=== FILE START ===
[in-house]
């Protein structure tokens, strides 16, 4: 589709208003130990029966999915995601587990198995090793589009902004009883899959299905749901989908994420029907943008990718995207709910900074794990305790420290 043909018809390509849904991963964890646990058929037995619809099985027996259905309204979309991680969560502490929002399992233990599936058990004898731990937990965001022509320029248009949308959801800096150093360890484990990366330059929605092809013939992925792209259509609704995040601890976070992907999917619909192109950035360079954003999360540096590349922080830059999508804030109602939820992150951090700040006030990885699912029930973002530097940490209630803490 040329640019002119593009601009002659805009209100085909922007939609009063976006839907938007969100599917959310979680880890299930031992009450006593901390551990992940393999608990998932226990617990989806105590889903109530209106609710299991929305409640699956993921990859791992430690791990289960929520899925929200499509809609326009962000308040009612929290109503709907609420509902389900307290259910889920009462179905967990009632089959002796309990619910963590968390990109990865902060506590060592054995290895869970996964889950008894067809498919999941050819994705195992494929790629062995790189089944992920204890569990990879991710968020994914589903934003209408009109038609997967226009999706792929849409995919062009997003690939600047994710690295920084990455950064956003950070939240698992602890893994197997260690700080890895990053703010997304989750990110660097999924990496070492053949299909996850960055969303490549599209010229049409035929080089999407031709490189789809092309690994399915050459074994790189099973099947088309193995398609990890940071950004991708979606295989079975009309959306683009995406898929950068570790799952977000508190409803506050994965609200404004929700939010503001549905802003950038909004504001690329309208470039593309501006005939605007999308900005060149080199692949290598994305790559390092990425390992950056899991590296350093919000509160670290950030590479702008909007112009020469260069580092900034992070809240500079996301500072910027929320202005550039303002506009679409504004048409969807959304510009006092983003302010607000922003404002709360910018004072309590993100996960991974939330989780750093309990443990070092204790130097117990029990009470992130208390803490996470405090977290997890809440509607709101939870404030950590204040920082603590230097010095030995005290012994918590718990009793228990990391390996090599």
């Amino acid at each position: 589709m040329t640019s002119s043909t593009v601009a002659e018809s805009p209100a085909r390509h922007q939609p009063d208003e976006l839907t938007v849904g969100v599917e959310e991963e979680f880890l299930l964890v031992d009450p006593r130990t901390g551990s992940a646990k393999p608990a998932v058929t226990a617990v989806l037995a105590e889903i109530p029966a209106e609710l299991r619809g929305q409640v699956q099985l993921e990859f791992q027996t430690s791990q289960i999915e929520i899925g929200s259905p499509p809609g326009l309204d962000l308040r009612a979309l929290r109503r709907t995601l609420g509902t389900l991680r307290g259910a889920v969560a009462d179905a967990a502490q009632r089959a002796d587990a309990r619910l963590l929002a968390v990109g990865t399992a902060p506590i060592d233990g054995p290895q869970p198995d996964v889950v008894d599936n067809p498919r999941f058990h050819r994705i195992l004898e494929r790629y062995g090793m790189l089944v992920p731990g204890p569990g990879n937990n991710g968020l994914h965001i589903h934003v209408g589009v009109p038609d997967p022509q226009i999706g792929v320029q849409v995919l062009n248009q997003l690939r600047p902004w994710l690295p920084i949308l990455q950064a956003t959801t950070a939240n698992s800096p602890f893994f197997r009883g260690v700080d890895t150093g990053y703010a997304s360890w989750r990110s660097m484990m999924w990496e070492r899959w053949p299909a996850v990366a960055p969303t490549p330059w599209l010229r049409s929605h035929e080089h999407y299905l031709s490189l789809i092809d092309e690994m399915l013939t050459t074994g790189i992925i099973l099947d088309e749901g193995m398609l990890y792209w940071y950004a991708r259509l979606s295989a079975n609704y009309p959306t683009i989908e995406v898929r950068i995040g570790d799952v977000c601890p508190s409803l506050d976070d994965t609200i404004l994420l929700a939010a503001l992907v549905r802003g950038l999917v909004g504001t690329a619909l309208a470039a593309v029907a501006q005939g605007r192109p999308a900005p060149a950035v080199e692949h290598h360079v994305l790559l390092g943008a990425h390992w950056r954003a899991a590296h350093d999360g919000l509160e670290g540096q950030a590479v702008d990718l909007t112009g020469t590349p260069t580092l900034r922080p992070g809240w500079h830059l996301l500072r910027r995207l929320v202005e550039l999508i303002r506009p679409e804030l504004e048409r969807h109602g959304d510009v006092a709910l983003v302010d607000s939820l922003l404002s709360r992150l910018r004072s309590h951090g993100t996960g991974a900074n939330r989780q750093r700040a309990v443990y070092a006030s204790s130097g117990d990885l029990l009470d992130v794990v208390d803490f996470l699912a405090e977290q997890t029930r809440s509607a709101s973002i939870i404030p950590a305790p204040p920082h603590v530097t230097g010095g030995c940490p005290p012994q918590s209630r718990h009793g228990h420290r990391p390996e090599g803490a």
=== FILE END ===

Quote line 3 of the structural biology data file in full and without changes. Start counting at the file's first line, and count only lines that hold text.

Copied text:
């Amino acid at each position: 589709m040329t640019s002119s043909t593009v601009a002659e018809s805009p209100a085909r390509h922007q939609p009063d208003e976006l839907t938007v849904g969100v599917e959310e991963e979680f880890l299930l964890v031992d009450p006593r130990t901390g551990s992940a646990k393999p608990a998932v058929t226990a617990v989806l037995a105590e889903i109530p029966a209106e609710l299991r619809g929305q409640v699956q099985l993921e990859f791992q027996t430690s791990q289960i999915e929520i899925g929200s259905p499509p809609g326009l309204d962000l308040r009612a979309l929290r109503r709907t995601l609420g509902t389900l991680r307290g259910a889920v969560a009462d179905a967990a502490q009632r089959a002796d587990a309990r619910l963590l929002a968390v990109g990865t399992a902060p506590i060592d233990g054995p290895q869970p198995d996964v889950v008894d599936n067809p498919r999941f058990h050819r994705i195992l004898e494929r790629y062995g090793m790189l089944v992920p731990g204890p569990g990879n937990n991710g968020l994914h965001i589903h934003v209408g589009v009109p038609d997967p022509q226009i999706g792929v320029q849409v995919l062009n248009q997003l690939r600047p902004w994710l690295p920084i949308l990455q950064a956003t959801t950070a939240n698992s800096p602890f893994f197997r009883g260690v700080d890895t150093g990053y703010a997304s360890w989750r990110s660097m484990m999924w990496e070492r899959w053949p299909a996850v990366a960055p969303t490549p330059w599209l010229r049409s929605h035929e080089h999407y299905l031709s490189l789809i092809d092309e690994m399915l013939t050459t074994g790189i992925i099973l099947d088309e749901g193995m398609l990890y792209w940071y950004a991708r259509l979606s295989a079975n609704y009309p959306t683009i989908e995406v898929r950068i995040g570790d799952v977000c601890p508190s409803l506050d976070d994965t609200i404004l994420l929700a939010a503001l992907v549905r802003g950038l999917v909004g504001t690329a619909l309208a470039a593309v029907a501006q005939g605007r192109p999308a900005p060149a950035v080199e692949h290598h360079v994305l790559l390092g943008a990425h390992w950056r954003a899991a590296h350093d999360g919000l509160e670290g540096q950030a590479v702008d990718l909007t112009g020469t590349p260069t580092l900034r922080p992070g809240w500079h830059l996301l500072r910027r995207l929320v202005e550039l999508i303002r506009p679409e804030l504004e048409r969807h109602g959304d510009v006092a709910l983003v302010d607000s939820l922003l404002s709360r992150l910018r004072s309590h951090g993100t996960g991974a900074n939330r989780q750093r700040a309990v443990y070092a006030s204790s130097g117990d990885l029990l009470d992130v794990v208390d803490f996470l699912a405090e977290q997890t029930r809440s509607a709101s973002i939870i404030p950590a305790p204040p920082h603590v530097t230097g010095g030995c940490p005290p012994q918590s209630r718990h009793g228990h420290r990391p390996e090599g803490a």